Light falls through the gaps in the spaced stone and concrete-framed facade of the home of leading Palestinian architect Senan Abdelqader.
Inside, floor-to-ceiling glass windows and doors frame long, white work tables where Abdelqader sits surrounded by detailed plans for a rare housing project that would provide hundreds of homes for Palestinian families in East Jerusalem.
After years of objection from right-wing Israeli groups, the Jerusalem District Planning and Building Committee last month approved initial plans for 2500 houses on 150ha of land in the Kidron Valley in Al Sawahra.
The decision was a rare glimmer of hope for Palestinians living under Israeli occupation in East Jerusalem, where Arab neighbourhoods have suffered from decades of neglect, a lack of basic services, and a chronic shortage of housing.
For Abdelqader, the plans on his desk are the first example of Palestinian participatory planning - whereby hundreds of landowners submitted joint plans to the Jerusalem municipality. With Palestinians rarely being granted permission to build homes, the "en masse" approach may have finally paid off.
"When we are acting under the conditions of occupation we have to find different tools to succeed," says Abdelqader as he pored over maps and drawings of the valley in his self-designed home and office in Tantur in southeast Jerusalem.
The Jerusalem municipality is not giving people the right to plan, not on the collective level and not even privately.
"If there's goodwill, construction could begin in the next two to three years, but again it could be another very long and winding road if the municipality will put up more barriers and obstacles."
Plans to develop the Kidron Valley have been around for 17 years. The valley sits beneath the slopes of the Jabal Mukaber neighbourhood and snakes between the basin of Silwan on one side and Israel's separation wall on the other.
The wall cut off the Palestinian areas of East Jerusalem from the West Bank and sliced through Palestinian communities when construction started 14 years ago.
Abdelqader was brought on board six years ago to develop a basic model for the valley to present a collective idea on behalf of the landowners to the municipality.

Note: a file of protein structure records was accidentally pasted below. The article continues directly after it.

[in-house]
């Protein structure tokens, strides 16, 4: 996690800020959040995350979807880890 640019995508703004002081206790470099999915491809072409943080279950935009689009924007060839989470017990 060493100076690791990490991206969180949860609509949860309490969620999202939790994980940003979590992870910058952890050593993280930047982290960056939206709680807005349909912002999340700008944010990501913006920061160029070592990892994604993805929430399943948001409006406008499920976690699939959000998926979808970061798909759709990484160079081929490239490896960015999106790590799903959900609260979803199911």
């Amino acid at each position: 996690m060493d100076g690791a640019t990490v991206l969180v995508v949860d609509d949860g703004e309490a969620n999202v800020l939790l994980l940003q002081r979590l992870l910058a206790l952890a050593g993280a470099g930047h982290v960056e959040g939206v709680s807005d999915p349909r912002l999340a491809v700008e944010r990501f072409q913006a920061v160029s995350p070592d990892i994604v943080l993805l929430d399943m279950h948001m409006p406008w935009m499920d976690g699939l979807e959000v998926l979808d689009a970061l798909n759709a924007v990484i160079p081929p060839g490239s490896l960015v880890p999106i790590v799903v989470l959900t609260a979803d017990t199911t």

But the plans to construct in the area stalled for more than four years due to infighting within the planning and building committee. Right-wing members, who see Jerusalem as the undivided capital of Israel, opposed any development for Palestinian residents.
Last year, Jerusalem mayor Nir Barkat publicly backed the development. Around the same time, frustrated residents took the matter to the district court which ruled that the municipality needed to make a decision either way but could not continue to stall.
For those living in East Jerusalem, home to more than 300,000 Palestinians - 75 per cent of whom are living below the poverty line, according to the Association for Civil Rights in Israel (ACRI) - the project cannot come soon enough.
East Jerusalem suffers from a shortage of 25,000 homes, according to the Israeli Committee Against House Demolitions, a human rights organisation. Other groups place the shortage at about 40,000.
Just 14 per cent of East Jerusalem is zoned for Palestinian residential construction. ACRI said this forced many residents to build illegally and run the risk of demolition orders. Only 13 per cent of applications for building permits are granted to Palestinians in East Jerusalem each year.
The streets of Jabal Mukaber, which overlooks the planned development site, are littered with rubbish. The sewerage systems are failing, the schools do not have enough classrooms and there are few parks for children.
Naim Aweisat, 44, one of the landowners who was involved in the planning application, says he is wealthier than many in his neighbourhood, but still 16 families live in 10 houses on his property.
"Most of the buildings here have no permits, we pay fines on top of our municipal taxes - so that's about 50,000 to 60,000 shekels ($17,080 to $20,500) every two years," says the businessman.
The concern now for residents involved in the project is that the next stage of the planning process will lead to further delays.
Landowners now need to submit detailed plans, a process which some fear could be used by opponents to create years of delays.
Hassan Abu Asleh, a consultant on Jerusalem municipal planning processes, worked for the Jerusalem municipality for 35 years, and spent much of his time working to resolve requests for building permits and planning permission for Palestinians in East Jerusalem.
"I was almost a one-man-band - I was considered to be the municipality for the Arabs," Abu Asleh, 79, says.
Despite his success in helping fellow Palestinians, he said he was not confident construction would start anytime soon.
He now refers to it as that "dreaded site" and is reluctant to drive down to the area.
David Koren, the mayor's adviser on East Jerusalem, is more optimistic.
"The residents have already waited a long time and, at the end of the day, a flourishing neighbourhood with all the amenities is what would happen - we will do the best we can," Koren said.
Back at the top of Jabal Mukaber another resident, 48-year-old Aymad Bashir, sees permits as the main issue for residents in the area - he estimates that 30 per cent of the houses there do not have them.
He says eight families are squeezed into the eight homes on his land.
"Two of them are without permits and are facing a demolition order," he said.
He is sceptical that the approved construction will alleviate the housing crunch in the area.
"If it's implemented according to the plans it would solve a bit of the problem but it won't solve the entire problem. How can we believe them when they can't even decently pave the road I live on?"